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Ala. Judge Asked To Extend Deadline for Finance Reforms

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Alabama lawmakers will not try again to meet a Sept. 30 deadline to enact court-ordered education-finance reforms. Now, a state judge must decide whether to extend the deadline, and whether to approve a plan to distribute state aid for the upcoming school year that takes only small steps toward equity.

At a July 22 hearing, lawyers for the state asked Montgomery County Circuit Judge Eugene W. Reese to give lawmakers more time. They told the judge they were optimistic that next year's legislative session would yield changes.

But lawyers for the plaintiffs in the equity-funding lawsuit objected and expressed skepticism that such changes would take place.

"It's been all talk and no results thus far,'' said C.C. (Bo) Torbert, a lawyer representing a group of poor school districts.

Last year, Judge Reese found the state school system to be unconstitutionally inadequate and inequitable. He set Sept. 30 as a deadline by which the state must enact a new school-finance plan.

But in two legislative sessions this year, lawmakers failed to fully address either improving the quality of education in Alabama or how to more fairly distribute money to schools.

A week before last month's hearing, Gov. James E. Folsom Jr. announced that he would not call a second special legislative session this summer as he had planned.

"Just to call a special session that doesn't have any results, that's an exercise in futility,'' said Chris Grimshawe, the Governor's press secretary.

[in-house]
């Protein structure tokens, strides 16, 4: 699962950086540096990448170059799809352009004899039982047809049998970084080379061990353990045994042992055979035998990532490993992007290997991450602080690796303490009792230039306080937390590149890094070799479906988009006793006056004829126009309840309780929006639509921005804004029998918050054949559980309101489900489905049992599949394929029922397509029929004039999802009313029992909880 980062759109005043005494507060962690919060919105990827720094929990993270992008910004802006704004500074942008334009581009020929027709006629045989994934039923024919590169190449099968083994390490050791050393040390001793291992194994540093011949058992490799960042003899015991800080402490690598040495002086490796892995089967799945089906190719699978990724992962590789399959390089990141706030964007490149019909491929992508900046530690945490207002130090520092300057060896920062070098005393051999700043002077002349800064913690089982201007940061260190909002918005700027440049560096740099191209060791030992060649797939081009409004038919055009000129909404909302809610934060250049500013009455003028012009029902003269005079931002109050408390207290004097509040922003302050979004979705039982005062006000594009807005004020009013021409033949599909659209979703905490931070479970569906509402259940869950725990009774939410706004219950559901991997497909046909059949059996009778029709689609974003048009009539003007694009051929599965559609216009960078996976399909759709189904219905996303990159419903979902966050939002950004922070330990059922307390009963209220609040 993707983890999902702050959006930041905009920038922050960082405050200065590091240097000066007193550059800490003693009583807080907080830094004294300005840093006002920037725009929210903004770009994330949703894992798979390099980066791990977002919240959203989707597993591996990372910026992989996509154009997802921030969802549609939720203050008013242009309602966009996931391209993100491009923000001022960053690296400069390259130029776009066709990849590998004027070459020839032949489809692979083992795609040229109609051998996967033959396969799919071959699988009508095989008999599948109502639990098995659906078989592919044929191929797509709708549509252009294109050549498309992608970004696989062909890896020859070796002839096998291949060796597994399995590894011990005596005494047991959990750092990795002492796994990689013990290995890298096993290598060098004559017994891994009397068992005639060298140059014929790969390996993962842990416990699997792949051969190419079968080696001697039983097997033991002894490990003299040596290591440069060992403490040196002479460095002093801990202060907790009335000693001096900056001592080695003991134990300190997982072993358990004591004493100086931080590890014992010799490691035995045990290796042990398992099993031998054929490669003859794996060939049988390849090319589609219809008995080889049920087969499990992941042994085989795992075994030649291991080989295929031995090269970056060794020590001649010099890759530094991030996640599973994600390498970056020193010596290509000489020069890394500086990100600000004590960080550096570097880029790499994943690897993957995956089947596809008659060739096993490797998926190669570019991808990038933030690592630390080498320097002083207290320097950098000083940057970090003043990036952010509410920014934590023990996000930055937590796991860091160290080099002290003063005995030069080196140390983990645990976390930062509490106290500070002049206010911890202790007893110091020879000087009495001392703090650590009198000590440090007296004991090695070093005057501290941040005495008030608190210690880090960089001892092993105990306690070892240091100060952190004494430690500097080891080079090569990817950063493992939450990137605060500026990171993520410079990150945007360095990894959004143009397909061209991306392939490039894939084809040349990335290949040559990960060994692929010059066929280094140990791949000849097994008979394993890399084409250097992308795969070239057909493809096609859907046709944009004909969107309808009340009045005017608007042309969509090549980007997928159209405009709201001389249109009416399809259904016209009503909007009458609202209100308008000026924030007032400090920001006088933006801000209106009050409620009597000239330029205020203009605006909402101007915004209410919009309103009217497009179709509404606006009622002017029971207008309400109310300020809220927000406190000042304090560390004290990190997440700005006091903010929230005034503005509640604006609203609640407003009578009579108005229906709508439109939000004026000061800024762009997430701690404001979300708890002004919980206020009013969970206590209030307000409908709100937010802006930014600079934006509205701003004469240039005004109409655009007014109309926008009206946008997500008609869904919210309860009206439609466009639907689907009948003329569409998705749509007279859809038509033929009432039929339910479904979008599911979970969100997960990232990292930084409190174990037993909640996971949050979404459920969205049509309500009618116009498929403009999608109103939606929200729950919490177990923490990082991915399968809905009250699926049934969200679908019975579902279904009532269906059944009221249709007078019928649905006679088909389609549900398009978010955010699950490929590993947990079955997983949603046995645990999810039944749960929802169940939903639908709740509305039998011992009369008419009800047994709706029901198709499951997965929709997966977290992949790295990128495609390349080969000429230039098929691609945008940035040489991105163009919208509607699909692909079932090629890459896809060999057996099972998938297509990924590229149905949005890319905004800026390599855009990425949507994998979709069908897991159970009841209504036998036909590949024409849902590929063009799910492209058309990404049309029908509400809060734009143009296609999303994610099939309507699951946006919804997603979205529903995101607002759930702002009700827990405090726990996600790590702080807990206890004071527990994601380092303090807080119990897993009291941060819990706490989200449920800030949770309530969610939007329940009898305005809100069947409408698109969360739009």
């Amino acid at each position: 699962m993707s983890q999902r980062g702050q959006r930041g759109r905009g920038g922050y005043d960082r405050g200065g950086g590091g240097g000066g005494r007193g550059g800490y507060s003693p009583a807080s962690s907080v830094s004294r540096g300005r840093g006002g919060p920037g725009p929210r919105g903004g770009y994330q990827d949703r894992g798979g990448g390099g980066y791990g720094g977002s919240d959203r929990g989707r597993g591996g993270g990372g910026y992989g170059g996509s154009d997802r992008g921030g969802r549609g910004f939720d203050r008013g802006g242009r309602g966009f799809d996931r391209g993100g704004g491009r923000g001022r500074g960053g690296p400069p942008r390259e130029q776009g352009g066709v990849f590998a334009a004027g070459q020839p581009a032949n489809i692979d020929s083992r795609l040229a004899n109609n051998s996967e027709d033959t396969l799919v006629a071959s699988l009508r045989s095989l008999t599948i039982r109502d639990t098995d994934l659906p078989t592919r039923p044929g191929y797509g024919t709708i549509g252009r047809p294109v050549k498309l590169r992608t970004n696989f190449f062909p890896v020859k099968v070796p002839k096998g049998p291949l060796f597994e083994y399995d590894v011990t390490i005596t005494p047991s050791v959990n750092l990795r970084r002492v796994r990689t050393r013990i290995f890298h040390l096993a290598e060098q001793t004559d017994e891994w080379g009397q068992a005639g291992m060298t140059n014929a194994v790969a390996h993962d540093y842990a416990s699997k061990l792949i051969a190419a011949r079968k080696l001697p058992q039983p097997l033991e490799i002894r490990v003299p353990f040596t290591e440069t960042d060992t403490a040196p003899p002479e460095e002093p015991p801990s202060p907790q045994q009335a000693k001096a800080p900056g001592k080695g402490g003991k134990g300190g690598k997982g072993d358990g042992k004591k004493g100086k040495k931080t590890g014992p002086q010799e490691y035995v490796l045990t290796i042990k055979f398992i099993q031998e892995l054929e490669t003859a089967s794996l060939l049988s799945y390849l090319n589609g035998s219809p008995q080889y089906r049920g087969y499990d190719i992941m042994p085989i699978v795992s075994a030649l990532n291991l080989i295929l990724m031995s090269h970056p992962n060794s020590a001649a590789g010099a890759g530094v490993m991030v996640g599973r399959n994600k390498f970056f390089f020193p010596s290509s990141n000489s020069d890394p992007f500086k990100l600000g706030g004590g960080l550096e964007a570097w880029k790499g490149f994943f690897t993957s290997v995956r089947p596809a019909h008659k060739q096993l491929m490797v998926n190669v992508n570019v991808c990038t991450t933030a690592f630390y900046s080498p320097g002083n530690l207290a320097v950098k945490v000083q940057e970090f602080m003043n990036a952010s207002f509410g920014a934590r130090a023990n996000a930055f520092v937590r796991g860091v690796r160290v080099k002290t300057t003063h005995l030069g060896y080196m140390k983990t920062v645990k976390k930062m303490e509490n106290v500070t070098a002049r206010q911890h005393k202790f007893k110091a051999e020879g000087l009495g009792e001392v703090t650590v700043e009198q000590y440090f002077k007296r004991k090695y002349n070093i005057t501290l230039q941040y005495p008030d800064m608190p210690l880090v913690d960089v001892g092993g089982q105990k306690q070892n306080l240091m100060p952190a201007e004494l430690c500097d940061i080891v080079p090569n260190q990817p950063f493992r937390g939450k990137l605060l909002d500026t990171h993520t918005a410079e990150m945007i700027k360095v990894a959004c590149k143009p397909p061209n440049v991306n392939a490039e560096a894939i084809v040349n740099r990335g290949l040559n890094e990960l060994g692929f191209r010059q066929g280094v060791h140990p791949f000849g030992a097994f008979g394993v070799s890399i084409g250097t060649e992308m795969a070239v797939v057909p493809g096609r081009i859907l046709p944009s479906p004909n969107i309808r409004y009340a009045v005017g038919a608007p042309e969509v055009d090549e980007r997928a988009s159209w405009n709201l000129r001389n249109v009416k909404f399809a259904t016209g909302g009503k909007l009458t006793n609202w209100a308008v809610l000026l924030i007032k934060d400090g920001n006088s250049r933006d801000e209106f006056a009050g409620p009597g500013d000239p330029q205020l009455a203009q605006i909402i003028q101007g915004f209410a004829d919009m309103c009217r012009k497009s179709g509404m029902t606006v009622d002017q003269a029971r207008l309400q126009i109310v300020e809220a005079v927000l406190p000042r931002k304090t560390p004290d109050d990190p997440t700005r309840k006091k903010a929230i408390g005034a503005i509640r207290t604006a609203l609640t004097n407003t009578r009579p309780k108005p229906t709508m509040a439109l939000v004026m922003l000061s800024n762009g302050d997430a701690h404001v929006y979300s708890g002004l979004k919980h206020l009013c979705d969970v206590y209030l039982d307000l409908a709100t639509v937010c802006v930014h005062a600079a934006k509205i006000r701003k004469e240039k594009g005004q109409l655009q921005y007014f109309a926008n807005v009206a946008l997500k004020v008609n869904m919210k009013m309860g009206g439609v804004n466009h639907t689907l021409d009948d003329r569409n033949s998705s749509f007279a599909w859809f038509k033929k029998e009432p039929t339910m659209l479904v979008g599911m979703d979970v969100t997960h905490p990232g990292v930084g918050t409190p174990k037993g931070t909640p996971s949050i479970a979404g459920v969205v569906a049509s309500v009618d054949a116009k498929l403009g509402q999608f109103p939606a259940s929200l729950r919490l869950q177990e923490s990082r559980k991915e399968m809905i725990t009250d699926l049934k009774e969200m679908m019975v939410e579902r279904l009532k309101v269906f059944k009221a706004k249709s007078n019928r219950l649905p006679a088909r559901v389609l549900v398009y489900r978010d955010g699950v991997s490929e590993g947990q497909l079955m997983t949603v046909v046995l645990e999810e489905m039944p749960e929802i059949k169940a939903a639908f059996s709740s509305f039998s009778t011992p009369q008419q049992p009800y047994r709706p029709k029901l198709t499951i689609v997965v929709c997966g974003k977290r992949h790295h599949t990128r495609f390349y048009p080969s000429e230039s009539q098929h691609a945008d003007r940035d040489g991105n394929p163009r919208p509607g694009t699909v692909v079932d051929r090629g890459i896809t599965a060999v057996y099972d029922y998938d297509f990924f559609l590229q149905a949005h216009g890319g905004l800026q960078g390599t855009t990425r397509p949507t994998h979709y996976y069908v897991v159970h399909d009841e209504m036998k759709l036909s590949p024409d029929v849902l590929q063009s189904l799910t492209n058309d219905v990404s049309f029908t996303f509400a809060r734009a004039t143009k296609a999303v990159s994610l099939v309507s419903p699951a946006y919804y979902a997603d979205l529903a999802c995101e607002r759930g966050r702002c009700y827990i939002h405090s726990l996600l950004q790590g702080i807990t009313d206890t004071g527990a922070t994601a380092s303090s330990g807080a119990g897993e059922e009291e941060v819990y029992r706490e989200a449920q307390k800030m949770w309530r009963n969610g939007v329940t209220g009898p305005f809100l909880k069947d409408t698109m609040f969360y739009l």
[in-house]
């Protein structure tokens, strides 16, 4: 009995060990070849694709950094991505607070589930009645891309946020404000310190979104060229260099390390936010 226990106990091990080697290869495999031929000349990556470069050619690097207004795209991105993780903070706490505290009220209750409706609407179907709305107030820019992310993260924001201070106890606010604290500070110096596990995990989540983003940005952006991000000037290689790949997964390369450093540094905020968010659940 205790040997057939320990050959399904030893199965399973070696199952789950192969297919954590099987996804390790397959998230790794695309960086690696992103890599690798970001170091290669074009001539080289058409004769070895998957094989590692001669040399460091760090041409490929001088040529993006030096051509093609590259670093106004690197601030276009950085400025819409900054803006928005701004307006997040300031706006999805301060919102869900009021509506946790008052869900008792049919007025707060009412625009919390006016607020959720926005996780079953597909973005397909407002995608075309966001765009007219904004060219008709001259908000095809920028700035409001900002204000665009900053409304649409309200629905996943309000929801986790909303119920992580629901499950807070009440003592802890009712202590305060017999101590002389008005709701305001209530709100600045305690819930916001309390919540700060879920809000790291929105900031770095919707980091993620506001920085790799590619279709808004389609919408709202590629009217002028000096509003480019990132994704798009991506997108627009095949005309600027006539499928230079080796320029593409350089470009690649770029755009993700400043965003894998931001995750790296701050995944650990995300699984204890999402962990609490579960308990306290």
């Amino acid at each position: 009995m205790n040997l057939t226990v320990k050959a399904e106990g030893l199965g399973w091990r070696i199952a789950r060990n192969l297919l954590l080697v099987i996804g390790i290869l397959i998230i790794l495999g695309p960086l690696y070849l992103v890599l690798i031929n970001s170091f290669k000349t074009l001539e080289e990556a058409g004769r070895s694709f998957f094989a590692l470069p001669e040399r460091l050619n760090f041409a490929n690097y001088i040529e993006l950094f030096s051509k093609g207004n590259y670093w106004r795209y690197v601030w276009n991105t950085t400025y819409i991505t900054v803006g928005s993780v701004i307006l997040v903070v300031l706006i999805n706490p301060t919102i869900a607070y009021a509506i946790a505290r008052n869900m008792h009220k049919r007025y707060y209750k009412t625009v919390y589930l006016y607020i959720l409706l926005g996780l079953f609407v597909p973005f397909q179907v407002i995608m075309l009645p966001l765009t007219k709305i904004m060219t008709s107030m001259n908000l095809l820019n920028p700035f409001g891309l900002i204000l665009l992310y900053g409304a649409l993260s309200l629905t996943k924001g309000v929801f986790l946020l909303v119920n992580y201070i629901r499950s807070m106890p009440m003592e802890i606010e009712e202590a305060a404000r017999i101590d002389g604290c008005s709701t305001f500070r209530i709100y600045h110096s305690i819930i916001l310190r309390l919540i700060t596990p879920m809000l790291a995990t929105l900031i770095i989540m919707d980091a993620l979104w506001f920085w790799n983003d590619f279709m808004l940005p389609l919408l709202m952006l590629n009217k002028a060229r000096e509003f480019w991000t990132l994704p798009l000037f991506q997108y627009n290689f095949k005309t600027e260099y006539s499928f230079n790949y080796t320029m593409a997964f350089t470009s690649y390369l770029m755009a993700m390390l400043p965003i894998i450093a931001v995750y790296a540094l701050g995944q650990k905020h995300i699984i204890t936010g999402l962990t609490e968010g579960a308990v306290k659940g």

Political Pressures

"The message to Judge Reese is the reality of the legislative process is we have tried and we are not doing well with them,'' Mr. Grimshawe said.

But he predicted that the climate for reform would be more favorable after the November elections.

The legislators are not the only ones under electoral pressure. Mr. Folsom is seeking to be elected for the first time in his own right after filling the unexpired term of former Gov. Guy Hunt. Mr. Hunt was ousted from office after his conviction on an ethics charge.

Mr. Folsom's Republican opponent is a former governor, Fob James, who has vowed to introduce no new taxes. School reforms that would satisfy Judge Reese's order would almost certainly require new taxes.

Judge Reese made no decision on whether to extend his deadline, but asked lawyers to discuss with their clients the possibility of using a mediator to settle some of the issues in the case.

"The judge is becoming frustrated, and he's looking for avenues to move this case to fruition by looking at outside options like a mediator,'' said Dean R. Argo, a spokesman for the state department of education.

Both Mr. Torbert and Victoria Farr, the associate director of the Alabama Disabilities Advocacy Program and the program's lead lawyer in the equity-funding case, said a court-appointed mediator might be a good idea.

"It would probably be very helpful, at least on some issues,'' Ms. Farr said.

Dividing the Pot